In 2011 state legislative sessions, lawmakers across the nation in search of common-sense solutions found themselves wrestling with dual challenges on almost every issue: historic budget shortfalls and a charged and starkly changed political climate resulting from an historic wave election in 2010 that saw conservatives take control of 20 new chambers. Both of these factors were front and center on health care measures, as responsible lawmakers joined in the face of these challenges to advance the efficient implementation of the Affordable Care Act, protecting the health security of the most vulnerable and advocating loudly for effective reforms in their statehouses, the courts, and the court of public opinion alike.
This week, the US Department of Health and Human Services released a decision stating that birth control will be part of the preventive health care benefits that must be covered under health insurance plans at no cost to consumers. The decision means no out-of-pocket costs, no cost sharing, and no deductible for women who have little to no current access to birth control. The new requirement is part of a comprehensive set of guidelines for women’s preventive care released this week by HHS as part the Affordable Care Act, which requires insurers to cover certain preventive services.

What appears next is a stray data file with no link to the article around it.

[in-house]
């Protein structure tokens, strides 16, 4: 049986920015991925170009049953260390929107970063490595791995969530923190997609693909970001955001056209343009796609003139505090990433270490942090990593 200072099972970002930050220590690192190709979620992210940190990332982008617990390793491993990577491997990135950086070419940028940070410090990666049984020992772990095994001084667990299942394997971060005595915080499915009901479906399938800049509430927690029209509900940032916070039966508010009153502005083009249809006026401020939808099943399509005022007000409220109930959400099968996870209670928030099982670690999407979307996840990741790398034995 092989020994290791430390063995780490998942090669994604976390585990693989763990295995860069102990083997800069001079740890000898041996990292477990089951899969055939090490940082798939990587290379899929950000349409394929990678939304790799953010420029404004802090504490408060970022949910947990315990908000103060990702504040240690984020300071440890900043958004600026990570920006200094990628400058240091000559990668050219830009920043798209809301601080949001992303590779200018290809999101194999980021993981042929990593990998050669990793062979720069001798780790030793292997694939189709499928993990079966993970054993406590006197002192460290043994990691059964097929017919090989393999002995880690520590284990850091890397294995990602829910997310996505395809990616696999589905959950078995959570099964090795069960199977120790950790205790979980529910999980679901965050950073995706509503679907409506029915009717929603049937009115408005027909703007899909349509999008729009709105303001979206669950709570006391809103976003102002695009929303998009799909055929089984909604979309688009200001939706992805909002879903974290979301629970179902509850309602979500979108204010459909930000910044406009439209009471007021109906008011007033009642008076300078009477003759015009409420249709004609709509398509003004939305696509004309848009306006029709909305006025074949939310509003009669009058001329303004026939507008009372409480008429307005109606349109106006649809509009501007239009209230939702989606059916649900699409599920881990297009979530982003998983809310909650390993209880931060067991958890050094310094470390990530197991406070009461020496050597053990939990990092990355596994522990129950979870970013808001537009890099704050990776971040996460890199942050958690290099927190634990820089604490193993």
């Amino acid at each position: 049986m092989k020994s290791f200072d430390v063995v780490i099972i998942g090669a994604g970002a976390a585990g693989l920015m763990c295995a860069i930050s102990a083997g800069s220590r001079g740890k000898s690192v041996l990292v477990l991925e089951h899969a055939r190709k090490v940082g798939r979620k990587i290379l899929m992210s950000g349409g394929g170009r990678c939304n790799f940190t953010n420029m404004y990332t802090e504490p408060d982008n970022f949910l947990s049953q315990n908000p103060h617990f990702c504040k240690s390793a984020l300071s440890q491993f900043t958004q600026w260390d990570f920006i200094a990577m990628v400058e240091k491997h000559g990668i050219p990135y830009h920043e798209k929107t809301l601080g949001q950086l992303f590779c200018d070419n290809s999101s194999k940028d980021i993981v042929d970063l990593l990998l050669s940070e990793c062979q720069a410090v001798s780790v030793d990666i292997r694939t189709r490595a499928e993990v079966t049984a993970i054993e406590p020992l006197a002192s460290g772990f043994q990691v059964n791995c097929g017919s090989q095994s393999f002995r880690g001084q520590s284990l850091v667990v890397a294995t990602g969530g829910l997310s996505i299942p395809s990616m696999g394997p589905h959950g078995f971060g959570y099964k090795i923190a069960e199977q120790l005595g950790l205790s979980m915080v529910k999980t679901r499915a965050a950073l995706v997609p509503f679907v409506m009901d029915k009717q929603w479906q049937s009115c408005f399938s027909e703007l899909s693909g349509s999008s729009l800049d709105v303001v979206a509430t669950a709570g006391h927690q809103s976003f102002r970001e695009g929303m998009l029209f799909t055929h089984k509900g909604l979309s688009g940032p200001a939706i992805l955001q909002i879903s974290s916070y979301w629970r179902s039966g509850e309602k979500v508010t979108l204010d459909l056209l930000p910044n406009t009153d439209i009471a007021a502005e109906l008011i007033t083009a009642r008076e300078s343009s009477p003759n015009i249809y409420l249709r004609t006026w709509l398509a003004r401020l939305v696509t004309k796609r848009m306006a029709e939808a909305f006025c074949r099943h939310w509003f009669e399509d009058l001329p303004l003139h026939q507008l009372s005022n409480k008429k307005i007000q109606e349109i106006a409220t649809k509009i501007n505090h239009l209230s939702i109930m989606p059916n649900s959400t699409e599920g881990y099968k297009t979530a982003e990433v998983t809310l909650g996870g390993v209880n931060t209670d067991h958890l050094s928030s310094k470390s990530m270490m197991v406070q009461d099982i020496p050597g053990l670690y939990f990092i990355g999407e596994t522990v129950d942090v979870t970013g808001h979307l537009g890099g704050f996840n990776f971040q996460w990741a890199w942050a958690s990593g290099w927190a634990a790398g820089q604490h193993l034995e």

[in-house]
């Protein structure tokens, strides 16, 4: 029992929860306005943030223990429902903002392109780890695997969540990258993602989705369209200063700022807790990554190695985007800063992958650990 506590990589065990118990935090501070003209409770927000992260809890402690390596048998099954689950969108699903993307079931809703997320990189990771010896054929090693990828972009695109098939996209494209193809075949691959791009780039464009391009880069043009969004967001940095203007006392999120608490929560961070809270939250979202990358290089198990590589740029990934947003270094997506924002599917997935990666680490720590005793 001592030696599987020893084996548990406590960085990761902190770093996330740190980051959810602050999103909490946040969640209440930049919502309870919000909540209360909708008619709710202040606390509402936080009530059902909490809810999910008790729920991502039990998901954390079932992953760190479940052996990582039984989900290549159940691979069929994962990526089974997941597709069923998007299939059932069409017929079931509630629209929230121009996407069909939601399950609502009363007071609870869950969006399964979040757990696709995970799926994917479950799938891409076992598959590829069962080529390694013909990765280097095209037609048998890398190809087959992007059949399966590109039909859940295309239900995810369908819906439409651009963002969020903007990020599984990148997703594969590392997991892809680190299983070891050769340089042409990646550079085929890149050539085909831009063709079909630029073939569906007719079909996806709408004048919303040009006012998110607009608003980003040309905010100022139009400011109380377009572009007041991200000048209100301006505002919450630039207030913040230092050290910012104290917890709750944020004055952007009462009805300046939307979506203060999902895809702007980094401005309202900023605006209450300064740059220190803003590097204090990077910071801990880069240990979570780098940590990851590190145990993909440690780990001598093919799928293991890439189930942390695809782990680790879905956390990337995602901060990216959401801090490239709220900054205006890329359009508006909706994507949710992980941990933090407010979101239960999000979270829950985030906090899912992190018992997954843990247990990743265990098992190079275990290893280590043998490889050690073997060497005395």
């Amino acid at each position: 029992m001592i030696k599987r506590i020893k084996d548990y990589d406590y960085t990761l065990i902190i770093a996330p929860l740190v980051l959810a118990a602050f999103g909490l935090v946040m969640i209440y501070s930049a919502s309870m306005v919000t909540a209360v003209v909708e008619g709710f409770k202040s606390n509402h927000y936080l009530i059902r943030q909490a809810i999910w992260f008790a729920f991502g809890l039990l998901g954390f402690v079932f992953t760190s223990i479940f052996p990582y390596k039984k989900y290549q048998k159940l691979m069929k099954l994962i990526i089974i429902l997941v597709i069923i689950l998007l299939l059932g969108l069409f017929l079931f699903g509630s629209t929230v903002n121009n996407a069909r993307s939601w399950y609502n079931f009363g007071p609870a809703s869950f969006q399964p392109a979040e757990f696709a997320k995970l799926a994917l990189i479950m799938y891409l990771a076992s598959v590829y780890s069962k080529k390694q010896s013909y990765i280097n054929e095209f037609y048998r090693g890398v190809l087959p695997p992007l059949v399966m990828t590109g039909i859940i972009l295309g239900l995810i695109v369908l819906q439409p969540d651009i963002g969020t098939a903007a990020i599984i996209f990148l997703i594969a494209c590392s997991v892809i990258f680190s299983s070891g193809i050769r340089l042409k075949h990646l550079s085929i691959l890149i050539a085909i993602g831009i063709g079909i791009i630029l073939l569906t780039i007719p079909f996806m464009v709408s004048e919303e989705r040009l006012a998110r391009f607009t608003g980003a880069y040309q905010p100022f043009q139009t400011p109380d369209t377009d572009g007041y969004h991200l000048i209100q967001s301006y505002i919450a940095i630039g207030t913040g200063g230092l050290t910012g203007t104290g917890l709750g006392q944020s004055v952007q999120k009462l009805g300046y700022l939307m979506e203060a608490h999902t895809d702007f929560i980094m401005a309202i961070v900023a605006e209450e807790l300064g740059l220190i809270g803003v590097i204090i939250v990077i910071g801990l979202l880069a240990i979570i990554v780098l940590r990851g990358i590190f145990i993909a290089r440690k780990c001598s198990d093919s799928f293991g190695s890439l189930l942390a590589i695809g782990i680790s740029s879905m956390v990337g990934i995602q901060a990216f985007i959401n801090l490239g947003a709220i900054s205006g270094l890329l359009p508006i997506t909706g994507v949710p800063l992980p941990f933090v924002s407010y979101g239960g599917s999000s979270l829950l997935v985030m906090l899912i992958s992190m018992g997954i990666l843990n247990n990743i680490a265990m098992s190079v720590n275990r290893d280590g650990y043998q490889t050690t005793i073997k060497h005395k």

New Jersey Governor Christie is joining the conservative wave of scapegoating by proposing to cut the state’s Medicaid program. The Governor is proposing to put critical services for the state’s most vulnerable populations on the chopping block by asking for a waiver from the federal government in order to cut state spending on Medicaid by $300 million. The cuts include long-term care and have the potential to affect up to 1 million people in New Jersey currently receiving Medicaid.
As legislative sessions wrap up around the country, so does the first full legislative opportunity for lawmakers to pass a state-based health exchange since the signing of the Affordable Care Act into law. Over the weekend, the state of Connecticut joined nine other states that have already passed legislation to enact state-based marketplaces to improve the health security of families, a key piece of the federal health law. Connecticut’s exchange legislation is an important step in the right direction, giving options to consumers and extending coverage to many who desperately need it, and it is further evidence of the momentum continuing to build behind implementation of the Affordable Care Act in the states.